Finland’s diplomatic mission will regain its former embassy status, but trade policy between communities is still seeking a common view.
President of Namibia Hifikepunye Pohamba and President of the Republic Sauli Niinistö stepped into the limelight like old friends. There was a good reason.
“We have decided to raise the status of our diplomatic mission in Windhoek to an embassy,” President Niinistö said.
President Pohamba made a State visit to Finland on 12–13 November. This was a return visit following the visit made by former President Tarja Halonen to Namibia in February 2011.
Pohamba recalled the long cooperation between Finland and Namibia that had its origins in the19th century missionary work. Many Namibians received a study place in Finland when Namibia fought for its independence against South Africa under the apartheid regime.
“Finland was also among the first countries to recognize the independence of Namibia in 1990. Now we are grateful for the decision that you have made with your Government,” Pohamba said to Niinistö. He himself represents SWAPO, the former liberation movement that has become the leading political party.
To cut costs, Finland has in recent years trimmed its network of diplomatic missions abroad. Although development cooperation between the two States has ceased and Finnish business is still modest, the mission in Namibia has remained in operation.
“The main reason is indeed our long shared history and President Martti Ahtisaari’s role in the independence of Namibia,” says Kari Alanko, Deputy Director General of the Department for Africa and the Middle East at the Ministry for Foreign Affairs.
In 2000 Finland lowered the mission’s status from an embassy to a diplomatic mission headed by a chargé d’affaires. At the level of diplomacy, manoeuvres with embassies are inevitably also messages.
“Of course, raising the status of the mission is now a very positive sign for Namibians,” Alanko says.
Finland is the only Nordic country to have a diplomatic mission in Namibia. It is formally organized under the Embassy of Finland to South Africa in Pretoria, but it works very independently. Finland has no embassy of its own in most Southern African countries; instead, relations are managed, for instance, through Pretoria.
“Once the embassy in Windhoek is set up, we can rethink the division of labour and the management of relations for other countries. Then we can also serve both citizens and enterprises better than before.”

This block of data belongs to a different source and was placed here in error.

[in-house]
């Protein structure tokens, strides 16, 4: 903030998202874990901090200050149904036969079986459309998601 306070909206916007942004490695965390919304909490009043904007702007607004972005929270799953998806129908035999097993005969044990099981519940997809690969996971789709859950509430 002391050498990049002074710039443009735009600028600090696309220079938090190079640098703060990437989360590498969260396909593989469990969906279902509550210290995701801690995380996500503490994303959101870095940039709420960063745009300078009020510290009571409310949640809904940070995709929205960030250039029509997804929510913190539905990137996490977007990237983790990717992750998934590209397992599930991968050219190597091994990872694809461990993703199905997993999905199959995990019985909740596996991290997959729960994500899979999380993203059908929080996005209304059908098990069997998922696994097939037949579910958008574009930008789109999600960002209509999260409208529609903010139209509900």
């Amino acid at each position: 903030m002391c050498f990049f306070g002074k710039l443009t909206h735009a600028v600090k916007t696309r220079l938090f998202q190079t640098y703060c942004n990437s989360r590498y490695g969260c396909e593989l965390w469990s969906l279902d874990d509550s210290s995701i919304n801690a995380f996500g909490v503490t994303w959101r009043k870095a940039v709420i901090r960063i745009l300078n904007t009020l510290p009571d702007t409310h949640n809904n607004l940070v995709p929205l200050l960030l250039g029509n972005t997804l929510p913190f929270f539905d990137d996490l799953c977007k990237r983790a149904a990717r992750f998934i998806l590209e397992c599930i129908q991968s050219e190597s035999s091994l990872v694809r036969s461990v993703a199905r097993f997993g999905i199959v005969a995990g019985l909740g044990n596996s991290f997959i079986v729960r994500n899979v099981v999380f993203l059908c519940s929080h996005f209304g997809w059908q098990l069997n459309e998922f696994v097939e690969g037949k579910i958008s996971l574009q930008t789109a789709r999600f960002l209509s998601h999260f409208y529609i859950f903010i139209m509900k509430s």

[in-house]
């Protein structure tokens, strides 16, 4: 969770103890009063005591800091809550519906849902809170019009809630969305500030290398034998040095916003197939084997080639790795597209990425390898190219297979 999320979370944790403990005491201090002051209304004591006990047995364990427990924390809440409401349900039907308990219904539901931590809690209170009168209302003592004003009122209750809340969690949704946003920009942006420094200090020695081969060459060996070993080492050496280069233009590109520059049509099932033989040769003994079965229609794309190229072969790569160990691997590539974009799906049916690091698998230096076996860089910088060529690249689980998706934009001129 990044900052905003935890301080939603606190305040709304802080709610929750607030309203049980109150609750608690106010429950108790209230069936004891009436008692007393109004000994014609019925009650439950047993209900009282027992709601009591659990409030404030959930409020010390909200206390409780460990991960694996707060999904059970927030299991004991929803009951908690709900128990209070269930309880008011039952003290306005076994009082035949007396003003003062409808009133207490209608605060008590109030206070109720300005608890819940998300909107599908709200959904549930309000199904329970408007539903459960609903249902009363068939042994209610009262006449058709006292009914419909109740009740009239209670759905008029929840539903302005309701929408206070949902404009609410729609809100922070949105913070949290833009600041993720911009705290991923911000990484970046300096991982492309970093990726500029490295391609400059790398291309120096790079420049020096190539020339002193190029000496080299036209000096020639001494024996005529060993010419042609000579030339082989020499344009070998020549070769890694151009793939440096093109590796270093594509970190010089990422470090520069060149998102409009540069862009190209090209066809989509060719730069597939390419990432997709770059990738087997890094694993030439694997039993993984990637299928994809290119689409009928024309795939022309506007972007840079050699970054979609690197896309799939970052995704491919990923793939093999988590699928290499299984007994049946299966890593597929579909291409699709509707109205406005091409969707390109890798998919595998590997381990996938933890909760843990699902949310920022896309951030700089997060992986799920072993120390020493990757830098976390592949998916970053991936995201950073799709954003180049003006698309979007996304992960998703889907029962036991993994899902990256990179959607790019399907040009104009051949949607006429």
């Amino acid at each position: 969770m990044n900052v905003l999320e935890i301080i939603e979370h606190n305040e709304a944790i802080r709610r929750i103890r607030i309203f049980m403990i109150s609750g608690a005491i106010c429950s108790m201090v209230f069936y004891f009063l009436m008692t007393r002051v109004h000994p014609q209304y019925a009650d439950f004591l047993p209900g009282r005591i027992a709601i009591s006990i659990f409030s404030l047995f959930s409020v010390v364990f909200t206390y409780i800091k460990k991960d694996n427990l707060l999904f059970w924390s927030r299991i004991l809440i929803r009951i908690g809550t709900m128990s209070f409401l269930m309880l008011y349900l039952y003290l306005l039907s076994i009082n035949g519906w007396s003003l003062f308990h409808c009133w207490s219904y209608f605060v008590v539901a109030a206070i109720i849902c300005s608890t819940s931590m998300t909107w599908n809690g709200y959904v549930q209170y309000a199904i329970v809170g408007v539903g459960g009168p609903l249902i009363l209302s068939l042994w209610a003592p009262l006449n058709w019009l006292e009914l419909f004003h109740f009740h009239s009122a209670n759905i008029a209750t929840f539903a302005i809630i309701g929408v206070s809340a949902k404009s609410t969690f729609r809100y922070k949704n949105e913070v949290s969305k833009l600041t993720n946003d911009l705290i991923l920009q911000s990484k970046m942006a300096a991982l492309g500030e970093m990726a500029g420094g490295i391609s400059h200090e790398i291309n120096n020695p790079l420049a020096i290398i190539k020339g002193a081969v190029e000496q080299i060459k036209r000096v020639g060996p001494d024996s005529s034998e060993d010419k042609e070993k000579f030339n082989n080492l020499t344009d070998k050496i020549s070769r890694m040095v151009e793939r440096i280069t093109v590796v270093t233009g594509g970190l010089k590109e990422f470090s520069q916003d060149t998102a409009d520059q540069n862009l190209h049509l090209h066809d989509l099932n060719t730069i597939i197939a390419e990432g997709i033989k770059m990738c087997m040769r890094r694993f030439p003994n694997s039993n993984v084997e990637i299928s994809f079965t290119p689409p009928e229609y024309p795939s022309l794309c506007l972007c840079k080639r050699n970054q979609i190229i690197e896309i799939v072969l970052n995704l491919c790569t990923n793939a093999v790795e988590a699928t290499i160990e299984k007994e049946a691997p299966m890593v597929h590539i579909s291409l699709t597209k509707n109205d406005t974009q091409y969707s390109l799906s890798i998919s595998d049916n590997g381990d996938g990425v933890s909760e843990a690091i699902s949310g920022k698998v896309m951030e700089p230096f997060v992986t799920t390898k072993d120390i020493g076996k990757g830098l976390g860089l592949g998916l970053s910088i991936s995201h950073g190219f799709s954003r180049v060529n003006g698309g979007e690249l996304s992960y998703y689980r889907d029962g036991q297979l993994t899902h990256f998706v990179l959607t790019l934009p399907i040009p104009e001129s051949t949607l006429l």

Finland already owns the building in Windhoek, so the cost structure does not change much. At the same time, the weight of Southern Africa in the world economy keeps rising.
“In this case it can absolutely be said that the benefits are much greater than the related costs,” Alanko points out.
From the Namibian perspective, the signal is important. In recent years, the Economic Partnership Agreement (EPA) has caused friction between Namibia and the European Union. The WTO members, such as the EU and the Southern African SADC, where Namibia is also a member, have undertaken to sign the common rules. So far Namibia is the only middle-income country that has not signed the EPA.
Even though trade would be boosted, Namibia would lose some of the exemptions granted to developing countries.
“It is important to continue discussion when making trade agreements, and we hope that we’ll find a solution that satisfies both parties,” President Niinistö said.
The EU has set October 2014 as the deadline for signing the agreement.
“We have the opportunity to increase and diversify our trade,” Niinistö said.
Pohamba urged Finnish business representatives to visit Namibia.
“But I’m not telling them where they should invest. I want them to come and see the possibilities and to make their own decisions,” Pohamba said. He stressed the importance of Namibia’s natural resources and legislation that enables foreign companies to act independently.
“But equally well they can come and establish joint projects with Namibian partners.”
Although Namibia has become more prosperous, income differences are among the highest in the world. In Pohamba’s opinion, investments creating added value for industrial products play a key role in developing society. The more processed the products are, the less their prices fluctuate and the more they increase tax revenues.
“Business brings affluence, and in Namibia we are talking about two-way traffic. It benefits the company, but by employing Namibians it also benefits us.”
The writer is a photojournalist specialized in development issues.